I was watching a video interview of Simon Sinek a few weeks ago and he was talking about the origins of the word ‘priority’.  A quick online search about the origin of the word ‘priority’ confirms what Simon Sinek was saying. The word priority is a Latin derived word meaning, ‘first in rank, order or dignity.’ So, there can only be one first thing – only one priority. Apparently before the early 1900’s the word ‘priorities’ rarely appeared in print. But now we use the word ‘priorities’ in our everyday language, probably more than we use the word ‘priority’.

At this time of the year, I am making lists of the things to get done each day or in the week, at work and at home. There are so many things, I can’t hold it all in my head, so I write it down, so I don’t miss or forget anything. I know I get a dopamine hit every time I complete a task and tick it off the list, so it feels good for a moment.

But I can get drawn to the mundane and small tasks and focus on these and not give my attention to the bigger and more important tasks. Filling my life with little tasks that are easy to complete might give me a boost of dopamine which helps with pleasure and reward. But it is not really giving me the focus I need to pursue my passion or purpose in life. Simon Sinek describes that in the armed forces when there is a rescue mission there is only one task, the priority is to get the person out alive. Not getting distracted with other tasks in a rescue mission is crucial to saving someone’s life. When we focus on one thing at a time, that is a priority, it can help us to feel an accomplishment but also to make progress in something bigger than the mundane tasks of everyday life. We can then make progress and head towards something that is important to us or fits with our values and principles. This not only releases dopamine but builds a sense of us as a person.

I recently took up painting, mostly to just have ‘time out’ where my brain can just focus on one thing. I also enjoy the challenge of improving on something and sticking with it so I can learn more. I reflected recently on the time it takes to paint a masterpiece. I spend 3 hours a week in class and think that is all that is needed to complete a painting. But my art teacher reminds me that it took the masters months and years to complete their masterpieces. When we work on the bigger tasks in life, they can take time and sometimes take longer than we like them to.  But they are so worthwhile in the end. Monet’s Water Lilies took three decades of his life, while Rembrandt’s Night Watch took three years and Michelangelo worked 12 hours a day, every day for 4 years to paint the Sistine Chapel. Michelangelo clearly had one priority in those 4 years!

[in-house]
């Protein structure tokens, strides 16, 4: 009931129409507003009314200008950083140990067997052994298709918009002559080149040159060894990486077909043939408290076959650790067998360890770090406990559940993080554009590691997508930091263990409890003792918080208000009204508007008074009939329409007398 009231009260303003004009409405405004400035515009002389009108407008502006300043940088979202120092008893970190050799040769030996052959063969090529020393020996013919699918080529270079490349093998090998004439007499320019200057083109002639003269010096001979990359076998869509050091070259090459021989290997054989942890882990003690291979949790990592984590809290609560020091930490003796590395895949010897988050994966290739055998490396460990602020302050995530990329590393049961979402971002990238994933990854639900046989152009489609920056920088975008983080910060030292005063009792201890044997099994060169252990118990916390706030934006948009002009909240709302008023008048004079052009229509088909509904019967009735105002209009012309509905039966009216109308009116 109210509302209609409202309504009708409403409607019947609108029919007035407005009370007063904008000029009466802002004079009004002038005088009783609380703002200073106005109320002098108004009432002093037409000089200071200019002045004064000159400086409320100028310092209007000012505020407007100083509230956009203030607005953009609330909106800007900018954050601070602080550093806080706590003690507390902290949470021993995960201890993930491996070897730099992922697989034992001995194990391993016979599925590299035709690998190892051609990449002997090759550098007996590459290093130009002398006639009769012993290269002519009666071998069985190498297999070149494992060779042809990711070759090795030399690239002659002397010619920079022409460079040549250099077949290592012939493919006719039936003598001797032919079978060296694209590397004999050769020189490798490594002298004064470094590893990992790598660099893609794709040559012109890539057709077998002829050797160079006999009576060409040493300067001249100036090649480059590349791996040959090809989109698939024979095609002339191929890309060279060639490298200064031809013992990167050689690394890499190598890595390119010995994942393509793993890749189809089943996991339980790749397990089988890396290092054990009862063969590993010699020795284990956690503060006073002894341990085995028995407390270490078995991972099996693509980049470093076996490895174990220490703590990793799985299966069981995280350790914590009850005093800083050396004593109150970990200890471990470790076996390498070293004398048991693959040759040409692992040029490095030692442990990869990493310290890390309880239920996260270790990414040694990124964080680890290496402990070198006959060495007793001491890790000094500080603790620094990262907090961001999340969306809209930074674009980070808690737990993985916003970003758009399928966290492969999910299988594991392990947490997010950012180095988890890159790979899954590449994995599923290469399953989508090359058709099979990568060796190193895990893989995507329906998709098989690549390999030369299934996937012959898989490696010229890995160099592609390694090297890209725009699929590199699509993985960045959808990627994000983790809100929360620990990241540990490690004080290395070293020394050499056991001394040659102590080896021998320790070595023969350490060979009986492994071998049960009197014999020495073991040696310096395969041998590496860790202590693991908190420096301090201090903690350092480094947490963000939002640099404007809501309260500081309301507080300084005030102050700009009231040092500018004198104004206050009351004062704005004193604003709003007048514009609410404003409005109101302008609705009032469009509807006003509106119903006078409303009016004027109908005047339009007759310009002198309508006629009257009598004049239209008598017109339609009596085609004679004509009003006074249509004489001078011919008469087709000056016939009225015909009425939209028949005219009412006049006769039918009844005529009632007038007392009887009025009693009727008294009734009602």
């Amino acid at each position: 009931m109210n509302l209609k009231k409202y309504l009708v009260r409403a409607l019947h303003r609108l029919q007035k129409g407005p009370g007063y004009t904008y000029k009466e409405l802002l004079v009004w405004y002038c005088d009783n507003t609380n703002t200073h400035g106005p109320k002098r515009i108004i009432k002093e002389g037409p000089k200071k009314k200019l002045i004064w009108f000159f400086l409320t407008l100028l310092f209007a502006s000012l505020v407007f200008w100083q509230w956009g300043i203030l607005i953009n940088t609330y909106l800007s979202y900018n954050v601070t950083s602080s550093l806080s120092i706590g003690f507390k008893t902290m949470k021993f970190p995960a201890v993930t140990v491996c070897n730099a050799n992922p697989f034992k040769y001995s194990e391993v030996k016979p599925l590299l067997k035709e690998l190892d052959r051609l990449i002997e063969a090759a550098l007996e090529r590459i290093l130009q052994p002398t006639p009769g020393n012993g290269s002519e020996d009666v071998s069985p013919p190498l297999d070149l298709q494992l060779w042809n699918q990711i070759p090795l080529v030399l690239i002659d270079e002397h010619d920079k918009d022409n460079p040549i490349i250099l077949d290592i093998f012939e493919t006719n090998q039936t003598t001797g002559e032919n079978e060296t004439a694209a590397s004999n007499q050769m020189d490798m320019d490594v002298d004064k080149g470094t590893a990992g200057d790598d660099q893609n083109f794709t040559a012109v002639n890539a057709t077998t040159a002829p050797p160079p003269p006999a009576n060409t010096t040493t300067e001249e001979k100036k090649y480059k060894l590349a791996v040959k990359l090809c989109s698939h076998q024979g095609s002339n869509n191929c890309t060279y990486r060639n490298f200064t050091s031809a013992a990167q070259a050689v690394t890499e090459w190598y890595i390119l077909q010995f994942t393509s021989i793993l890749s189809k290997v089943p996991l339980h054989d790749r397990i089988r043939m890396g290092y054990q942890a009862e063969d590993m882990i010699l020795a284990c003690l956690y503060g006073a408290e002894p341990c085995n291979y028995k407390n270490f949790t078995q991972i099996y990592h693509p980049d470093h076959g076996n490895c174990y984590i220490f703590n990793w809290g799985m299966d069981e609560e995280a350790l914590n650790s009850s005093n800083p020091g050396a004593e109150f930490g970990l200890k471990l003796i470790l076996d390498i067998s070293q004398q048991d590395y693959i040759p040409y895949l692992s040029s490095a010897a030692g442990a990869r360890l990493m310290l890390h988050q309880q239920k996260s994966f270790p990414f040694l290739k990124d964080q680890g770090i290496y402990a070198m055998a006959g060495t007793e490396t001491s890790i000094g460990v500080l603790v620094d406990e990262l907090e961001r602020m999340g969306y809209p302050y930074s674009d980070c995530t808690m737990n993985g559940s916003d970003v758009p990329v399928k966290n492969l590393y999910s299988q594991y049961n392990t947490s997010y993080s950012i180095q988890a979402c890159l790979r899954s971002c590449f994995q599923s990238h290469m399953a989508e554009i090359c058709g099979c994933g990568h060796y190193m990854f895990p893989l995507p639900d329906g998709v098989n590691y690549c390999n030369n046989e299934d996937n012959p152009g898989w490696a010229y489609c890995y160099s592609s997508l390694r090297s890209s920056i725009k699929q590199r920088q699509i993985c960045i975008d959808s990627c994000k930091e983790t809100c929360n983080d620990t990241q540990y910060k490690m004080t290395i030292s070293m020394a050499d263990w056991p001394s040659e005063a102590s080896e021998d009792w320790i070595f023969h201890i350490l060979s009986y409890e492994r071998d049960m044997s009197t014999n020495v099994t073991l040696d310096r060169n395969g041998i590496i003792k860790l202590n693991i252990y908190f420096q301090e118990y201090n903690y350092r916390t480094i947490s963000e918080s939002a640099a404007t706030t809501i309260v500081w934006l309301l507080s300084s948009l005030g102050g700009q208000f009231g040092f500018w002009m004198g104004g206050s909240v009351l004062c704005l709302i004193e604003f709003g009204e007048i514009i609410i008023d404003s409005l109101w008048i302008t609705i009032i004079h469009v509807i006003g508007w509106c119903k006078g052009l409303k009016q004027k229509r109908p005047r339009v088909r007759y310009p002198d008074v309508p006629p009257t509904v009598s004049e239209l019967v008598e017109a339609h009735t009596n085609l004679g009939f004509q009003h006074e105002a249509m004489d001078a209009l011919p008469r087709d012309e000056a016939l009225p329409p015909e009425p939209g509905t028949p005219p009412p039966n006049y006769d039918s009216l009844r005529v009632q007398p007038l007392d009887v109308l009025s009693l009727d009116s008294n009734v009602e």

What is your priority this week, month, or year? What is one thing you want to focus on that will help you make progress in your life, or that will build your sense of feeling that you are actioning your values or beliefs? How can you focus on your own masterpiece that will really make a difference to your own life and maybe to other’s lives?

If you want some help with getting focussed in a priority area, then get in touch with Veronica at Leadership In Mind.




Gino, F, & Staats, B, 2016.  Your Desire to Get Things Done can Undermine Your Effectiveness. Harvard Business Review

Sinek, S., 2014. Leaders eat last: Why some teams pull together and others don’t. Penguin. 

Be a Great Leader: How to Inspire Others to Do Remarkable Things with Simon Sinek.  (2016).